Applying mulch around trees is one of the best things you can do for the health of your trees. Especially for young trees, mulching is a quick and cost-effective technique that provides numerous benefits.
Benefits of Mulch Around Trees:
- Almost doubles the growth rate of newly planted trees. Walnut trees experience an 89% increased growth rate while other hardwoods (oak, maple, hickory, birch, beech, and cherry trees) experience an increased growth rate of 79%.
- Insulates the soil helping to provide a buffer from heat and cold temperatures.
- Retains water helping to keep the roots moist.
- Keeps out weeds to help prevent root competition.
- Prevents soil compaction.
- Helps tree’s soil accumulate and keep more nutrients
- Reduces lawn mower damage.
Can You Apply Too Much Mulch?
Yes, it is very common for homeowners and landscapers to apply too much mulch. The most common example of this is when trees have mulch volcanoes. A mulch volcano is an industry nickname for piling mulch around a tree trunk forming what looks like a mulch hill. This can severely hurt the tree. When you use too much mulch you expose your tree to the following situations.
- An increased susceptibility to insects & diseases caused by mulch irritation on the trunk of the tree.
- Girdling Root Systems – a condition where smaller roots wrap around a dominate root choking it and not allowing the tree to absorb nutrients.
- Rodent issues – mulch piled high against the trunks of trees create habitats for rodents that chew the tree’s bark.
- Root Rot from excess moisture
Can Mulch Kill A Tree?
Yes, when trees suffer year after year from mulch volcanoes they start to experience the complications discussed above. Once your tree has developed one or more these complications (root rot, a girdling root system, a disease, or an infestation) it can die.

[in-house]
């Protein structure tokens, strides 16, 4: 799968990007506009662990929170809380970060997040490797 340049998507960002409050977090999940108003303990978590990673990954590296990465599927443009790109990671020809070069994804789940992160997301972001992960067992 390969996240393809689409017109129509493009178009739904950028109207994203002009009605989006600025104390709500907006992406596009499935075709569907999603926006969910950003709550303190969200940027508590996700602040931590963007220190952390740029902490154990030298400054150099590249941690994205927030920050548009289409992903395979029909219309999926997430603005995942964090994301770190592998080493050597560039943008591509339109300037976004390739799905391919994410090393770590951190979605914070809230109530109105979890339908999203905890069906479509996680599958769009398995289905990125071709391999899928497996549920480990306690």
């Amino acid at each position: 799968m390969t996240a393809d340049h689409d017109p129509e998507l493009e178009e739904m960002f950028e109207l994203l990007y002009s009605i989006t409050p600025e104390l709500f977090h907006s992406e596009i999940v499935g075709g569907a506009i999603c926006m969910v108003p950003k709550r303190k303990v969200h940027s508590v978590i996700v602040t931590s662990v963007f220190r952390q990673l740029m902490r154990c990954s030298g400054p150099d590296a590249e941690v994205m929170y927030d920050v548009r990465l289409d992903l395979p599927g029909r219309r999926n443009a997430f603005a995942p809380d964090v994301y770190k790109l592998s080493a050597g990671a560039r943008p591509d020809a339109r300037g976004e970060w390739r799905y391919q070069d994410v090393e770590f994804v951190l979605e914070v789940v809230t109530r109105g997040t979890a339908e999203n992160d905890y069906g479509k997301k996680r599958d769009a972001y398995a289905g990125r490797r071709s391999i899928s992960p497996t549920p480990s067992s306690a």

What Can I Do If My Tree Has Been Over-Mulched?
If this is the first year your tree has been over-mulched simply go out and remove or spread out the excess mulch. Use the proper mulching tips in the next section below to make sure you redistribute your mulch correctly.
If your tree has been over-mulched for years you will most likely need a few treatments to get it healthy again.
- Root Collar Excavation: this process opens up the tree’s root zone using pressurized air. This doesn’t hurt the tree’s roots and allows the arborist to inspect the root system to see if there are girdling roots or root rot.
- Treatments: based on what is found during the root collar excavation your tree may need treatment for root rot or root pruning to trim back the girdling roots.
- Bio-stimulants: since your tree has been kept in an unhealthy situation for years bio-stimulants can be used as a multi-vitamin to make sure the tree has all the nutrients it needs to strengthen its immune system and recover from over-mulching.
Take a look at the video below to see use correct an over-mulching situation at a local HOA using a root collar excavation, root pruning, and proper re-mulching.
How Do You Put Mulch Around Trees?
Size: The best mulching goes out as far as the drip line of the tree. However, this isn’t reasonable for most homeowners with large trees. If mulching out to the dripline isn’t practical, apply mulch in a 2 to 3-foot radius around the tree instead.
Depth: About 2-4 inches
- Do not pile the mulch against the trunk of the tree. Instead keep the mulch away from the trunk, so that the root flare zone is visible.
- To refresh the look of mulch, lightly rake the top layers of the mulch, or simply remove the old mulch and replace with new mulch. Don’t pile new mulch on top of old mulch.
- Do not use fresh wood chips for mulching around young trees. Fresh wood chips have a higher acidity and can injury a young tree.
Learn what not to do when you mulch around trees with our 5 Common Mulching Mistakes article.